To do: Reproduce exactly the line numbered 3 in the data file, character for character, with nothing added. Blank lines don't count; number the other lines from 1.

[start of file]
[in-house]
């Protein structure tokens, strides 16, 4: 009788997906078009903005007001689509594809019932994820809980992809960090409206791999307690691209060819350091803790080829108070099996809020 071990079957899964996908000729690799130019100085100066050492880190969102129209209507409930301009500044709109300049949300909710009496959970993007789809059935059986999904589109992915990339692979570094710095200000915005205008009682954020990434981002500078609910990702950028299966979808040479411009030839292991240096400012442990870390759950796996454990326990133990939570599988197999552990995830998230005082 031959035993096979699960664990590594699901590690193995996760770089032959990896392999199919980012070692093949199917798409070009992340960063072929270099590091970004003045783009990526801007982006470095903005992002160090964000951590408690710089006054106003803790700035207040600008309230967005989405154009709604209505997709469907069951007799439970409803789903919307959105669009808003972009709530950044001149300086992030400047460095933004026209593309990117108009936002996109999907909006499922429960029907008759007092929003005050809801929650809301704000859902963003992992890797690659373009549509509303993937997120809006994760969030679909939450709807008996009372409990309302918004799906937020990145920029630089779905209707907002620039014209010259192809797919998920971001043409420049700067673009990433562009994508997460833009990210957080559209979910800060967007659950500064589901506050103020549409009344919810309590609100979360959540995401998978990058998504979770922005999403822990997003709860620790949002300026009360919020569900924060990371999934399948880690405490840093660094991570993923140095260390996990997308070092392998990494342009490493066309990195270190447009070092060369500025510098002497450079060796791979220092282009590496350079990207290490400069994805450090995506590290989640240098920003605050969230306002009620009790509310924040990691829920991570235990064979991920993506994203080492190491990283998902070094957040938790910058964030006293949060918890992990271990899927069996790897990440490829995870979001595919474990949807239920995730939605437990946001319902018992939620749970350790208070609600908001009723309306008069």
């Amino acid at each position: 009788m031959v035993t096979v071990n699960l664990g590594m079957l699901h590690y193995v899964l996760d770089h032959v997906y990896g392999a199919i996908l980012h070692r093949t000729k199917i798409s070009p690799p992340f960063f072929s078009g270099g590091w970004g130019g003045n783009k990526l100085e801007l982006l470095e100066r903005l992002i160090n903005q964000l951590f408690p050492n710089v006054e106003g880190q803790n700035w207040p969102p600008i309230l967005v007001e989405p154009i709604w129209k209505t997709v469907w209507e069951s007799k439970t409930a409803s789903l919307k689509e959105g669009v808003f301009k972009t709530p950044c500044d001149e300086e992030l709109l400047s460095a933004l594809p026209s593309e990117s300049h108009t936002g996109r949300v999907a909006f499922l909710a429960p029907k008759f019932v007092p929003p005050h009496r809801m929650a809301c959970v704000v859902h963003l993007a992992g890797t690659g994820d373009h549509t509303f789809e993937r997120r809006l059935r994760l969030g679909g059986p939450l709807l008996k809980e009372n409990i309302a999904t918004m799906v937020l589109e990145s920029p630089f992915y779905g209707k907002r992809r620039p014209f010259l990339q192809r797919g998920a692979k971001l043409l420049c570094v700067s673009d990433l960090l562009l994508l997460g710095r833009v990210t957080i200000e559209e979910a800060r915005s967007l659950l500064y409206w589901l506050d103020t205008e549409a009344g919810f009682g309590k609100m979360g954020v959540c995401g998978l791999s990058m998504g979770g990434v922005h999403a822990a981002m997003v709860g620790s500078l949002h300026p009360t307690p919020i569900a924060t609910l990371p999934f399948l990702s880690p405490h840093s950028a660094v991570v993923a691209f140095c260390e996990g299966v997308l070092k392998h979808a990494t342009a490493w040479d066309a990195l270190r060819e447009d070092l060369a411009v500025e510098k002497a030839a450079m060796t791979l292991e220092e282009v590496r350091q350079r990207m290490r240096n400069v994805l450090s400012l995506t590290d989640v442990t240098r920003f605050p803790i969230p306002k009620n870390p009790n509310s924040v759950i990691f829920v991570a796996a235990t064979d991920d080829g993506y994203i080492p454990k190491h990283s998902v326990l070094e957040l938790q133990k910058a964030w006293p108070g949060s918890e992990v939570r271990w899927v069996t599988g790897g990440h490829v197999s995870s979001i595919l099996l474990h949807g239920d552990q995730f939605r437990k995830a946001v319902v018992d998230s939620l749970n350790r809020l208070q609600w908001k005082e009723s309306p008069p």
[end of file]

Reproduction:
């Amino acid at each position: 009788m031959v035993t096979v071990n699960l664990g590594m079957l699901h590690y193995v899964l996760d770089h032959v997906y990896g392999a199919i996908l980012h070692r093949t000729k199917i798409s070009p690799p992340f960063f072929s078009g270099g590091w970004g130019g003045n783009k990526l100085e801007l982006l470095e100066r903005l992002i160090n903005q964000l951590f408690p050492n710089v006054e106003g880190q803790n700035w207040p969102p600008i309230l967005v007001e989405p154009i709604w129209k209505t997709v469907w209507e069951s007799k439970t409930a409803s789903l919307k689509e959105g669009v808003f301009k972009t709530p950044c500044d001149e300086e992030l709109l400047s460095a933004l594809p026209s593309e990117s300049h108009t936002g996109r949300v999907a909006f499922l909710a429960p029907k008759f019932v007092p929003p005050h009496r809801m929650a809301c959970v704000v859902h963003l993007a992992g890797t690659g994820d373009h549509t509303f789809e993937r997120r809006l059935r994760l969030g679909g059986p939450l709807l008996k809980e009372n409990i309302a999904t918004m799906v937020l589109e990145s920029p630089f992915y779905g209707k907002r992809r620039p014209f010259l990339q192809r797919g998920a692979k971001l043409l420049c570094v700067s673009d990433l960090l562009l994508l997460g710095r833009v990210t957080i200000e559209e979910a800060r915005s967007l659950l500064y409206w589901l506050d103020t205008e549409a009344g919810f009682g309590k609100m979360g954020v959540c995401g998978l791999s990058m998504g979770g990434v922005h999403a822990a981002m997003v709860g620790s500078l949002h300026p009360t307690p919020i569900a924060t609910l990371p999934f399948l990702s880690p405490h840093s950028a660094v991570v993923a691209f140095c260390e996990g299966v997308l070092k392998h979808a990494t342009a490493w040479d066309a990195l270190r060819e447009d070092l060369a411009v500025e510098k002497a030839a450079m060796t791979l292991e220092e282009v590496r350091q350079r990207m290490r240096n400069v994805l450090s400012l995506t590290d989640v442990t240098r920003f605050p803790i969230p306002k009620n870390p009790n509310s924040v759950i990691f829920v991570a796996a235990t064979d991920d080829g993506y994203i080492p454990k190491h990283s998902v326990l070094e957040l938790q133990k910058a964030w006293p108070g949060s918890e992990v939570r271990w899927v069996t599988g790897g990440h490829v197999s995870s979001i595919l099996l474990h949807g239920d552990q995730f939605r437990k995830a946001v319902v018992d998230s939620l749970n350790r809020l208070q609600w908001k005082e009723s309306p008069p």